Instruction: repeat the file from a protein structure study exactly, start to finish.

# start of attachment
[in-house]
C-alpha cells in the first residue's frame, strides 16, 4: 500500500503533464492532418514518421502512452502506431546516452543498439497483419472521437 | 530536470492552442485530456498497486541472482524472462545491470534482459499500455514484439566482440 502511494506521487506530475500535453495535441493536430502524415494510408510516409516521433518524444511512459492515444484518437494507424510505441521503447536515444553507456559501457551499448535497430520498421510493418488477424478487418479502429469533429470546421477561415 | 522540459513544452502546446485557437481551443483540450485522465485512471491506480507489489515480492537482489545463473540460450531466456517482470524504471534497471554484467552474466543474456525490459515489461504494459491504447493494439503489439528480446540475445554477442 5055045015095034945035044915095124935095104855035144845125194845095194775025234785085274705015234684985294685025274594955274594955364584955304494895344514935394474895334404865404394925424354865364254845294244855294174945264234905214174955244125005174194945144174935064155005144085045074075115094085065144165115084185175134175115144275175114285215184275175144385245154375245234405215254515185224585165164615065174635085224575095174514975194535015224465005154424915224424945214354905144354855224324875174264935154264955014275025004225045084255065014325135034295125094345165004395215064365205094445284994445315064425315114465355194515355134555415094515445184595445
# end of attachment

[in-house]
C-alpha cells in the first residue's frame, strides 16, 4: 500500500503533464492532418514518421502512452502506431546516452543498439497483419472521437 | 530536470492552442485530456498497486541472482524472462545491470534482459499500455514484439566482440 502511494506521487506530475500535453495535441493536430502524415494510408510516409516521433518524444511512459492515444484518437494507424510505441521503447536515444553507456559501457551499448535497430520498421510493418488477424478487418479502429469533429470546421477561415 | 522540459513544452502546446485557437481551443483540450485522465485512471491506480507489489515480492537482489545463473540460450531466456517482470524504471534497471554484467552474466543474456525490459515489461504494459491504447493494439503489439528480446540475445554477442 5055045015095034945035044915095124935095104855035144845125194845095194775025234785085274705015234684985294685025274594955274594955364584955304494895344514935394474895334404865404394925424354865364254845294244855294174945264234905214174955244125005174194945144174935064155005144085045074075115094085065144165115084185175134175115144275175114285215184275175144385245154375245234405215254515185224585165164615065174635085224575095174514975194535015224465005154424915224424945214354905144354855224324875174264935154264955014275025004225045084255065014325135034295125094345165004395215064365205094445284994445315064425315114465355194515355134555415094515445184595445